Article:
The Androgyne at the End of the Universe: On Angelic Visitors, K-Pop Supremacy and the Final Feast

The first photograph ever taken of a black hole appeared to contain a disturbing anomaly. What was initially dismissed as a photographic blunder was in fact a gathering of aberrant energy, which, when converted into pixels, was revealed to be an image. It appeared to be a smudged photograph of a heart-shaped pool. A figure lurked at the edge of the frame, just out of focus. It seemed to be dressed in an elegant white three-piece suit, but we couldn’t be sure. There was something deeply unsettling about its pose. Its head tilted sideways, long tresses of hair falling across its face with the barest hint of a smile playing across its lips. Its left hand rested gently on its breast and the index finger of its right hand pointed upward to the heavens. We looked again, and the finger seemed to be pointing down to what we once called Hell and now affectionately referred to as the Earth’s molten core.

Our preliminary scan of the image revealed a number of disturbing correspondences to images stored in the digital Mnemosyne Atlas. [1] The posture had appeared before in a painting of Saint John the Baptist by Leonardo da Vinci. Another search suggested a resemblance to a fourth-century-BCE engraving of the Greek deity Hermaphroditus found on a ruined temple wall on the slope of Mount Ida. But it also bore an uncanny resemblance to Jimin the singer from the K-pop group BTS (Bangtan Sonyeondan). Scientists were puzzled. What to make of these curious resemblances? Had some troll merely been leaving their calling card in the telescopic system? I was called in to examine the image. But as I shook my head the room began to dissolve around me and I felt my lips moving against my will … ‘It comes to stalk the human realm / angel or devil we cannot tell / observe only that it’s at the helm / the Androgyne spectre of Heaven and of Hell …’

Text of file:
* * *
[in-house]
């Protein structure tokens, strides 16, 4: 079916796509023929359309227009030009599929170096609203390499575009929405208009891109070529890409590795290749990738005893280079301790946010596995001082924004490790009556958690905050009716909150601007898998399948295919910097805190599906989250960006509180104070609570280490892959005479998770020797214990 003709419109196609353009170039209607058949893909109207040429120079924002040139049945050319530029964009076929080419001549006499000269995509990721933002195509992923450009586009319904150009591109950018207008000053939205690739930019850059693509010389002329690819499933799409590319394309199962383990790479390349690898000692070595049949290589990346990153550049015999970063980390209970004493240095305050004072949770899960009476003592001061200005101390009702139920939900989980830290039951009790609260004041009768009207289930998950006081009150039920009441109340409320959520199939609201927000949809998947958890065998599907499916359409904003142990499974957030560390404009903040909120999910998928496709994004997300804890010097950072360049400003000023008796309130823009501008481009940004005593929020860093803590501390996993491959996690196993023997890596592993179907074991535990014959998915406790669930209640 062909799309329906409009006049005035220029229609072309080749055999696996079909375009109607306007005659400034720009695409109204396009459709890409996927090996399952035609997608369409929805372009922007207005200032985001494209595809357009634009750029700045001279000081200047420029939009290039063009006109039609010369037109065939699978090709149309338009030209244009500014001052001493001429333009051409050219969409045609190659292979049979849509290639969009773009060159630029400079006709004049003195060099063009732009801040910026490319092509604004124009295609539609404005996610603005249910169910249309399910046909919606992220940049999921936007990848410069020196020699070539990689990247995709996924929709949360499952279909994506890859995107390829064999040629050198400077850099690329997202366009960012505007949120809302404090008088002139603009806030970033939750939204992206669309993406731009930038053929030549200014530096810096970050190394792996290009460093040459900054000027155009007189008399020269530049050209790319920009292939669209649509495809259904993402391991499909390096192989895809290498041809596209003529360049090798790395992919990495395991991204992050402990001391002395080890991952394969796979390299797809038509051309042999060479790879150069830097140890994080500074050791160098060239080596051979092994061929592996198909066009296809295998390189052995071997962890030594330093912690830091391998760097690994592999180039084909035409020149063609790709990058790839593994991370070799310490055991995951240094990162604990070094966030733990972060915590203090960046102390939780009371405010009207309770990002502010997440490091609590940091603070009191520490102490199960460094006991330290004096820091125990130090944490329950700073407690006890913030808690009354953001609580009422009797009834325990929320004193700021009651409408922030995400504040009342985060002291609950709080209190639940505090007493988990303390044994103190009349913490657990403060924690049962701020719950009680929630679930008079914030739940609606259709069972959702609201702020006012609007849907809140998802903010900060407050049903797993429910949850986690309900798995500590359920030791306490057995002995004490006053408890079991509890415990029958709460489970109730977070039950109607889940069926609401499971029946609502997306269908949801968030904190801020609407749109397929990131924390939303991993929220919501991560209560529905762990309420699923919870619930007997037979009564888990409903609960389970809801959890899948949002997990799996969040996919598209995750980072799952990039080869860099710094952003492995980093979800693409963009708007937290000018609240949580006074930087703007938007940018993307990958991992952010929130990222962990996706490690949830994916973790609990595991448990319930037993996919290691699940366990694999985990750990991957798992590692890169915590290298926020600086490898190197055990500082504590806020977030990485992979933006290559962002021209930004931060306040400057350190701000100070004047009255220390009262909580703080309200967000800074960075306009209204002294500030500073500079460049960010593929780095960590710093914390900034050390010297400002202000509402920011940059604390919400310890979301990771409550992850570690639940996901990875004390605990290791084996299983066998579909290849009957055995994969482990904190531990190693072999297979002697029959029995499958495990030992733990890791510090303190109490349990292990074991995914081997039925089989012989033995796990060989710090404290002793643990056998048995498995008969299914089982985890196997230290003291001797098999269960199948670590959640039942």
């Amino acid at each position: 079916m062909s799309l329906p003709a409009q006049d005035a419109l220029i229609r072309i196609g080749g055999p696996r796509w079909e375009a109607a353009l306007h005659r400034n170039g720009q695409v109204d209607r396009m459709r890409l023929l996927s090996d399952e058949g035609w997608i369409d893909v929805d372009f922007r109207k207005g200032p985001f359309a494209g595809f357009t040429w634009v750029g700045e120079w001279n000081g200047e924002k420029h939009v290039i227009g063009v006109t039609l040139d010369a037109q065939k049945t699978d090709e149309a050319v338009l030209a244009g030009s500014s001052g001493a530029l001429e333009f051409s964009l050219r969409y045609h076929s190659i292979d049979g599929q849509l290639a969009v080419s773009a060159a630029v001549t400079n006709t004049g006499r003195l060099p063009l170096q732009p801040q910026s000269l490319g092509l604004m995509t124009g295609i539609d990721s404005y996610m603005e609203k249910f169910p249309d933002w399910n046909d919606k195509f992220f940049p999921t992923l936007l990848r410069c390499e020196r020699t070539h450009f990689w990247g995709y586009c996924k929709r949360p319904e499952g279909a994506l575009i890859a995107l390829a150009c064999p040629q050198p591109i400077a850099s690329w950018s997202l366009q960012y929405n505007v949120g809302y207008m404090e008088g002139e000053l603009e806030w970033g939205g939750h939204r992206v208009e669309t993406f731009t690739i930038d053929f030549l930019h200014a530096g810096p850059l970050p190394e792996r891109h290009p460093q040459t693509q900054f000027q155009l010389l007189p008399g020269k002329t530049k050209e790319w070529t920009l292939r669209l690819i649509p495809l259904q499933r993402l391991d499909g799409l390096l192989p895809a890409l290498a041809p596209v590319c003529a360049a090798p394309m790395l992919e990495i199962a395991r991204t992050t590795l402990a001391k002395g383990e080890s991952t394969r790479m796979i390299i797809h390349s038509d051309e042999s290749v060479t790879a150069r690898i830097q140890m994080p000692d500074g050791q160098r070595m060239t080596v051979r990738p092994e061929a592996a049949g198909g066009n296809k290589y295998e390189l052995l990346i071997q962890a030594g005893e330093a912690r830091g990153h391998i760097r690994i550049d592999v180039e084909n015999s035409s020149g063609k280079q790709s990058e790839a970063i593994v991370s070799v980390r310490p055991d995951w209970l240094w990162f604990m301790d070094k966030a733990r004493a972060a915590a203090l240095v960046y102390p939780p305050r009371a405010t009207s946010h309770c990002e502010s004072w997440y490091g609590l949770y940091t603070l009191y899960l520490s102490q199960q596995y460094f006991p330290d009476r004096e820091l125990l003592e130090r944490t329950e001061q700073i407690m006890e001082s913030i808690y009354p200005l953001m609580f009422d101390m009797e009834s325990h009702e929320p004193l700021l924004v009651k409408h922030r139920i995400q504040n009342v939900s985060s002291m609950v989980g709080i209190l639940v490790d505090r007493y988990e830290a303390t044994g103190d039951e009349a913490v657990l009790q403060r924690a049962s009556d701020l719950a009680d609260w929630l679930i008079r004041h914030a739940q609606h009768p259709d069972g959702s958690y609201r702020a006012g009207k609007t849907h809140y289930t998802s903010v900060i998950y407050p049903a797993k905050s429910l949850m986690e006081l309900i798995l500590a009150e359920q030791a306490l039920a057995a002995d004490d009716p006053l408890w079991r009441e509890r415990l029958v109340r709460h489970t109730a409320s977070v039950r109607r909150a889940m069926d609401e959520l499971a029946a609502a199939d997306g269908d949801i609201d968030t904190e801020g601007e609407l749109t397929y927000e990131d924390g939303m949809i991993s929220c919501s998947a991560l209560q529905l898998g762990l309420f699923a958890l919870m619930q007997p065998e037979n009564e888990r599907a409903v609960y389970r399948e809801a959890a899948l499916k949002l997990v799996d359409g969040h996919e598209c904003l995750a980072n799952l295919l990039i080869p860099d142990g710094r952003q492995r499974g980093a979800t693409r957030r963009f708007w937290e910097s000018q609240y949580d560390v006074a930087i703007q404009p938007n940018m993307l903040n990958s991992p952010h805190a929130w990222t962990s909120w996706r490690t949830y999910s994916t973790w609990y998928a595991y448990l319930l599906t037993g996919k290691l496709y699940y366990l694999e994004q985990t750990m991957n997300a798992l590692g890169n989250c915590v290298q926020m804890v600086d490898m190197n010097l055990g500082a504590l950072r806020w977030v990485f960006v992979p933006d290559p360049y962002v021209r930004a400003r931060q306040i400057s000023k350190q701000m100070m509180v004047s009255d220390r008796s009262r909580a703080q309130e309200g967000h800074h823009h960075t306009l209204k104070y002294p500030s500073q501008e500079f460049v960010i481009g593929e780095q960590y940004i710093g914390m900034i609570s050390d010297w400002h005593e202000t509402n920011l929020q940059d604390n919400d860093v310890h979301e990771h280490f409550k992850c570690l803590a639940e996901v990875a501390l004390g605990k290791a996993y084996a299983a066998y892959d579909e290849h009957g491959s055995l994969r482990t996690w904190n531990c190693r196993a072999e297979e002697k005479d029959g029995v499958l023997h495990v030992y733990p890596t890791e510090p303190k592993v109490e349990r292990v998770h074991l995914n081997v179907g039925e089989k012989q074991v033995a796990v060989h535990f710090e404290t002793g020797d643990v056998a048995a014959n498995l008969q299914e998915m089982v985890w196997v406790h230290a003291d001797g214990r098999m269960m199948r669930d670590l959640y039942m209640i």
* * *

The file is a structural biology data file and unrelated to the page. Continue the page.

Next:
[1] The first analogue Mnemosyne Atlas was begun by the German art historian Aby Warburg in 1924 as an attempt to map ‘the after-life of antiquity’ in image and symbol. Warburg sought to trace the recurrence of these images by gathering examples of paintings, prints, maps and photographs etc. which conveyed what he described as bewegtes leben or life-in-motion. In particular Warburg was concerned with images which showed the struggle between the Apollonian gesture of form-giving and the Dionysian gesture of form-destroying. Unfortunately, the project drove Warburg mad as he soon began to observe these curious symmetries everywhere and at the time of his death in 1929 the project remained unfinished. The digital Mnemosyne Atlas was completed by the Warburg Institute during the Plague of 2020 through generous funding from donors who, for reasons of security, have chosen to remain nameless. But the military application of an image bank which can recognise the reappearance of archaic threats should be obvious.

Title Image:

BTS x Mattel Doll Collection, 2019
BTS Love Yourself: Speak Yourself world tour
pop-up store, Paris
Photograph: Naumova Ekaterina

 

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Thomas Francis Moran is a writer stranded between Melbourne and Adelaide who is currently completing a PhD at Monash University on the digital death and rebirth of cinema. As a teenager, Thomas was visited by an angelic androgyne who said things that were both beautiful and terrifying. Having forgotten what the angel said upon waking, Thomas has spent the last 10 years trying to forget the dream. But recently, Thomas has decided to pursue this vision and if anybody else would like to join the search, please do not hesitate to contact Thomas at: moran.francis.thomas@gmail.com.

 

 

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